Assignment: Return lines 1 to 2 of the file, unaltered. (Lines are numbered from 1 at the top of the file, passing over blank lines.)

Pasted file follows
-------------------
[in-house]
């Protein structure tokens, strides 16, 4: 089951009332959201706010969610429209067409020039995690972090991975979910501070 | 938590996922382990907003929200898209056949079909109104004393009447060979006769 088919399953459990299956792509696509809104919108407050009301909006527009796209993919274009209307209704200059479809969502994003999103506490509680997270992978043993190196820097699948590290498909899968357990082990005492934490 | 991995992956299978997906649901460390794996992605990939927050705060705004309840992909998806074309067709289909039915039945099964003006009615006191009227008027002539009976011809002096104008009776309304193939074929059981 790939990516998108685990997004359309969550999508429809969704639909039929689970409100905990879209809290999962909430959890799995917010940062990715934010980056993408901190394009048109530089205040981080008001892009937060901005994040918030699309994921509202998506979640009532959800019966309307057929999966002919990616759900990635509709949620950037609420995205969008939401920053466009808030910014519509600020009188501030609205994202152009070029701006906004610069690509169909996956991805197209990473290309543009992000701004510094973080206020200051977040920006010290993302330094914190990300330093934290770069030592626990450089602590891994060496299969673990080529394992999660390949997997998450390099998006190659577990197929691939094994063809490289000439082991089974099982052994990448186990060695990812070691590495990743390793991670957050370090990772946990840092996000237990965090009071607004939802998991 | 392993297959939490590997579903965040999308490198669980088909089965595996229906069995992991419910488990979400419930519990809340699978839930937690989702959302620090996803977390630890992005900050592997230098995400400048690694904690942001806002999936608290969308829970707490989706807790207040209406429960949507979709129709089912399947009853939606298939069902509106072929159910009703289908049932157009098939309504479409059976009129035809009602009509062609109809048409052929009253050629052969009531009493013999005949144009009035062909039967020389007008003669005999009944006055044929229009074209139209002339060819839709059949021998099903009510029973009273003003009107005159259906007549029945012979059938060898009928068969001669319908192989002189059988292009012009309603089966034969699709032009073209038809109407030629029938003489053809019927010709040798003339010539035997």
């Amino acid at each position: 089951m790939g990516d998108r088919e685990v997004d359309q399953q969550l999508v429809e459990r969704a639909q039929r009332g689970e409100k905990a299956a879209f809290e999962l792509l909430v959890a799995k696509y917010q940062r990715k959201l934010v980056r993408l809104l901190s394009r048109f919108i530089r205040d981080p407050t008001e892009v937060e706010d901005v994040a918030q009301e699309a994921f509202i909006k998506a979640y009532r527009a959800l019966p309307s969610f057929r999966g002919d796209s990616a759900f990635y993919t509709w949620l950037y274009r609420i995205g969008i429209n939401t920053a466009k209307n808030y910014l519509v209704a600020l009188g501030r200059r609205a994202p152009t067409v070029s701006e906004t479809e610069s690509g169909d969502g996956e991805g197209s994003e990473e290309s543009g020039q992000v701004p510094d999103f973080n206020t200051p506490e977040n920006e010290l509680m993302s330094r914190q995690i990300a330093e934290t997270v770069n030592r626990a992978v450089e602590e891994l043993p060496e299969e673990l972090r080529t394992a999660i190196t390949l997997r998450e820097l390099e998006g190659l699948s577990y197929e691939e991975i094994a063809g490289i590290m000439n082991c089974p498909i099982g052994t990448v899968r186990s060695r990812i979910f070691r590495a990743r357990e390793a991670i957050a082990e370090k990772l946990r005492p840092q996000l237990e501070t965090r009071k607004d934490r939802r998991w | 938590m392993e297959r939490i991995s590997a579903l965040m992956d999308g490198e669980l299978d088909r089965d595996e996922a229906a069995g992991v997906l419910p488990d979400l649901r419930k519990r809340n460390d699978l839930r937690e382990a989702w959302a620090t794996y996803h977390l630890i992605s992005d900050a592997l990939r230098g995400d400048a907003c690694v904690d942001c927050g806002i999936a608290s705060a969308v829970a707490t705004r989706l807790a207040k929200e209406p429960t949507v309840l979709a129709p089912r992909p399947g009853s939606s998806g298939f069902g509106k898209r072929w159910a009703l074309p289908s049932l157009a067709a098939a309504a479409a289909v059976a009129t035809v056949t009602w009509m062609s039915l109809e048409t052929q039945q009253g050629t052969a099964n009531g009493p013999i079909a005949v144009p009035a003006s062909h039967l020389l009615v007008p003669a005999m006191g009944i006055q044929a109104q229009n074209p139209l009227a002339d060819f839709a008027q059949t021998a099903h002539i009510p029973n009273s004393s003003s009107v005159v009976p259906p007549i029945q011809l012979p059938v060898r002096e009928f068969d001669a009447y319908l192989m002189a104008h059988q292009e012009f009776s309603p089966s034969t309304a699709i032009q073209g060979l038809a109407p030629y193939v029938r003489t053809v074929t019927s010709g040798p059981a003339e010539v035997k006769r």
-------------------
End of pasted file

[in-house]
């Protein structure tokens, strides 16, 4: 089951009332959201706010969610429209067409020039995690972090991975979910501070 | 938590996922382990907003929200898209056949079909109104004393009447060979006769 088919399953459990299956792509696509809104919108407050009301909006527009796209993919274009209307209704200059479809969502994003999103506490509680997270992978043993190196820097699948590290498909899968357990082990005492934490 | 991995992956299978997906649901460390794996992605990939927050705060705004309840992909998806074309067709289909039915039945099964003006009615006191009227008027002539009976011809002096104008009776309304193939074929059981 790939990516998108685990997004359309969550999508429809969704639909039929689970409100905990879209809290999962909430959890799995917010940062990715934010980056993408901190394009048109530089205040981080008001892009937060901005994040918030699309994921509202998506979640009532959800019966309307057929999966002919990616759900990635509709949620950037609420995205969008939401920053466009808030910014519509600020009188501030609205994202152009070029701006906004610069690509169909996956991805197209990473290309543009992000701004510094973080206020200051977040920006010290993302330094914190990300330093934290770069030592626990450089602590891994060496299969673990080529394992999660390949997997998450390099998006190659577990197929691939094994063809490289000439082991089974099982052994990448186990060695990812070691590495990743390793991670957050370090990772946990840092996000237990965090009071607004939802998991 | 392993297959939490590997579903965040999308490198669980088909089965595996229906069995992991419910488990979400419930519990809340699978839930937690989702959302620090996803977390630890992005900050592997230098995400400048690694904690942001806002999936608290969308829970707490989706807790207040209406429960949507979709129709089912399947009853939606298939069902509106072929159910009703289908049932157009098939309504479409059976009129035809009602009509062609109809048409052929009253050629052969009531009493013999005949144009009035062909039967020389007008003669005999009944006055044929229009074209139209002339060819839709059949021998099903009510029973009273003003009107005159259906007549029945012979059938060898009928068969001669319908192989002189059988292009012009309603089966034969699709032009073209038809109407030629029938003489053809019927010709040798003339010539035997």